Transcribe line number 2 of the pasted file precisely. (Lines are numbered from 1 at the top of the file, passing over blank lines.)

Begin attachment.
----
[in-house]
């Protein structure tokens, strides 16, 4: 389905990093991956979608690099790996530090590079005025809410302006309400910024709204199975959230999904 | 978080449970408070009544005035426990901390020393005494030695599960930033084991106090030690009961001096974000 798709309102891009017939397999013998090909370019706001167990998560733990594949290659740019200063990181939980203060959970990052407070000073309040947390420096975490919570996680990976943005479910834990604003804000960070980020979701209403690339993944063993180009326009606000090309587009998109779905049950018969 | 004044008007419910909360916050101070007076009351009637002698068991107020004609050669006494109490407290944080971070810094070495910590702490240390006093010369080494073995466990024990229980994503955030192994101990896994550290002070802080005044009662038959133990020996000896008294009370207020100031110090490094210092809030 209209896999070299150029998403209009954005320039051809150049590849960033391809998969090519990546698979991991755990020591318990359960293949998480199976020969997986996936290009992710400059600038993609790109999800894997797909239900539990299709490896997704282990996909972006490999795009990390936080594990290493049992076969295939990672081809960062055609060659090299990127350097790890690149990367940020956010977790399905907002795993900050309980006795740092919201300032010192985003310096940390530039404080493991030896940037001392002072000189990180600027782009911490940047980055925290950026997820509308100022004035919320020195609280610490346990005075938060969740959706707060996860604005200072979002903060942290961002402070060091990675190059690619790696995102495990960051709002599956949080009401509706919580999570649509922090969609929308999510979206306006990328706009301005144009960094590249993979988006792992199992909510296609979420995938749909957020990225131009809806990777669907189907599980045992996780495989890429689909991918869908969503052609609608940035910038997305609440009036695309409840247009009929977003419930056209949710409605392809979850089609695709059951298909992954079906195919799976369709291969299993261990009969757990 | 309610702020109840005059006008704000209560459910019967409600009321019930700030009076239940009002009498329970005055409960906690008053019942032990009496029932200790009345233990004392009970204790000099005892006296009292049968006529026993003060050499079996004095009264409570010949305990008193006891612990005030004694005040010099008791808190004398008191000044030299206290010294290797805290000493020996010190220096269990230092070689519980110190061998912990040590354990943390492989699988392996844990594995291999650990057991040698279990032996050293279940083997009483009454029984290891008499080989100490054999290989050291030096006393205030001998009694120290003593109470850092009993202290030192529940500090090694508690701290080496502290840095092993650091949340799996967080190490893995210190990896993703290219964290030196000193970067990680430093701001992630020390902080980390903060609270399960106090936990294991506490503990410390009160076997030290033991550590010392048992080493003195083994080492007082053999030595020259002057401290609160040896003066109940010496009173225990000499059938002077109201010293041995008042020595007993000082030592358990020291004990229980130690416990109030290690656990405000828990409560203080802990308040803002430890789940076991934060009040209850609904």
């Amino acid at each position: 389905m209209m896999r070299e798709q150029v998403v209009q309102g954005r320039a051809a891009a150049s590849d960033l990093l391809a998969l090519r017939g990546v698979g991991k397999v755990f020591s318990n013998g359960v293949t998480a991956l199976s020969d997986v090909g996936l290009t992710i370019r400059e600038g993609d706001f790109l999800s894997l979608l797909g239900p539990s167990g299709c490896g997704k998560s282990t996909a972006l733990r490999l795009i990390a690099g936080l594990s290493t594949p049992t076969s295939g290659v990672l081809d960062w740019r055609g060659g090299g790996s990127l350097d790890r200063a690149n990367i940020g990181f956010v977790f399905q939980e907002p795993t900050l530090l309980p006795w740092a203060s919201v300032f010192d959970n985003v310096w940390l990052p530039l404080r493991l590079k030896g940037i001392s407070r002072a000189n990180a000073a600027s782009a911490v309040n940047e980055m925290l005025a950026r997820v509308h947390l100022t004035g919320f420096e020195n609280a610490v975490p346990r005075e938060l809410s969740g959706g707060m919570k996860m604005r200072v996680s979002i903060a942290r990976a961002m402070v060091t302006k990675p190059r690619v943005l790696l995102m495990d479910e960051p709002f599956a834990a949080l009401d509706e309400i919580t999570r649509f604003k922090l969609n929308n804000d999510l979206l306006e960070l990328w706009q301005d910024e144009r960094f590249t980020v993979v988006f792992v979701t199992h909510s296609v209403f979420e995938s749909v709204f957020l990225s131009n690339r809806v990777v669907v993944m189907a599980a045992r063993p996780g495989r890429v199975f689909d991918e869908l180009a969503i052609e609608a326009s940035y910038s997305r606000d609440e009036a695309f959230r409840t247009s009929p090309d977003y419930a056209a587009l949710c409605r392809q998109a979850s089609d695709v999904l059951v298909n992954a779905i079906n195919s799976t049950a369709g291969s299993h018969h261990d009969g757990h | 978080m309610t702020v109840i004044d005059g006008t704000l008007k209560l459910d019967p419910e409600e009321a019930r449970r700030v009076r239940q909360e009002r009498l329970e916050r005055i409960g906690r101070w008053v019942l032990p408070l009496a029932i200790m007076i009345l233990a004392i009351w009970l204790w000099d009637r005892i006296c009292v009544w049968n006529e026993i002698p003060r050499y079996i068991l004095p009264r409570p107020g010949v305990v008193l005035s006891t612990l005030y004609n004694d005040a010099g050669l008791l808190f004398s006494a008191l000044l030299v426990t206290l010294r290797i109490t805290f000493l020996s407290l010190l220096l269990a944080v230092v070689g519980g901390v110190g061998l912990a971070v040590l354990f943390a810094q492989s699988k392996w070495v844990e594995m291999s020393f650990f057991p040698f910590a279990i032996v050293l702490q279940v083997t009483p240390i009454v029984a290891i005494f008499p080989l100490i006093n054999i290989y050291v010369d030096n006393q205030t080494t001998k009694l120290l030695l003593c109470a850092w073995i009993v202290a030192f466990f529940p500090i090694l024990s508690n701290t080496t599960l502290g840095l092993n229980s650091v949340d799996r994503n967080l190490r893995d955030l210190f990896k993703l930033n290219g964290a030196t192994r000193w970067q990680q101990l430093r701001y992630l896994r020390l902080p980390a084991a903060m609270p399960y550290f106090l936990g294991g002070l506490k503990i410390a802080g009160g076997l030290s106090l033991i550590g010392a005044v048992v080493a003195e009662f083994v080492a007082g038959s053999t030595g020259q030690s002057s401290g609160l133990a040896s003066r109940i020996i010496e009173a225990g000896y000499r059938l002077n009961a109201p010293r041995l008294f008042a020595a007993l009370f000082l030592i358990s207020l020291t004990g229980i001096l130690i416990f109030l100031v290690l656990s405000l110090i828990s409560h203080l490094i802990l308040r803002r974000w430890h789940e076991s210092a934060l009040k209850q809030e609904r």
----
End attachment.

């Protein structure tokens, strides 16, 4: 389905990093991956979608690099790996530090590079005025809410302006309400910024709204199975959230999904 | 978080449970408070009544005035426990901390020393005494030695599960930033084991106090030690009961001096974000 798709309102891009017939397999013998090909370019706001167990998560733990594949290659740019200063990181939980203060959970990052407070000073309040947390420096975490919570996680990976943005479910834990604003804000960070980020979701209403690339993944063993180009326009606000090309587009998109779905049950018969 | 004044008007419910909360916050101070007076009351009637002698068991107020004609050669006494109490407290944080971070810094070495910590702490240390006093010369080494073995466990024990229980994503955030192994101990896994550290002070802080005044009662038959133990020996000896008294009370207020100031110090490094210092809030 209209896999070299150029998403209009954005320039051809150049590849960033391809998969090519990546698979991991755990020591318990359960293949998480199976020969997986996936290009992710400059600038993609790109999800894997797909239900539990299709490896997704282990996909972006490999795009990390936080594990290493049992076969295939990672081809960062055609060659090299990127350097790890690149990367940020956010977790399905907002795993900050309980006795740092919201300032010192985003310096940390530039404080493991030896940037001392002072000189990180600027782009911490940047980055925290950026997820509308100022004035919320020195609280610490346990005075938060969740959706707060996860604005200072979002903060942290961002402070060091990675190059690619790696995102495990960051709002599956949080009401509706919580999570649509922090969609929308999510979206306006990328706009301005144009960094590249993979988006792992199992909510296609979420995938749909957020990225131009809806990777669907189907599980045992996780495989890429689909991918869908969503052609609608940035910038997305609440009036695309409840247009009929977003419930056209949710409605392809979850089609695709059951298909992954079906195919799976369709291969299993261990009969757990 | 309610702020109840005059006008704000209560459910019967409600009321019930700030009076239940009002009498329970005055409960906690008053019942032990009496029932200790009345233990004392009970204790000099005892006296009292049968006529026993003060050499079996004095009264409570010949305990008193006891612990005030004694005040010099008791808190004398008191000044030299206290010294290797805290000493020996010190220096269990230092070689519980110190061998912990040590354990943390492989699988392996844990594995291999650990057991040698279990032996050293279940083997009483009454029984290891008499080989100490054999290989050291030096006393205030001998009694120290003593109470850092009993202290030192529940500090090694508690701290080496502290840095092993650091949340799996967080190490893995210190990896993703290219964290030196000193970067990680430093701001992630020390902080980390903060609270399960106090936990294991506490503990410390009160076997030290033991550590010392048992080493003195083994080492007082053999030595020259002057401290609160040896003066109940010496009173225990000499059938002077109201010293041995008042020595007993000082030592358990020291004990229980130690416990109030290690656990405000828990409560203080802990308040803002430890789940076991934060009040209850609904």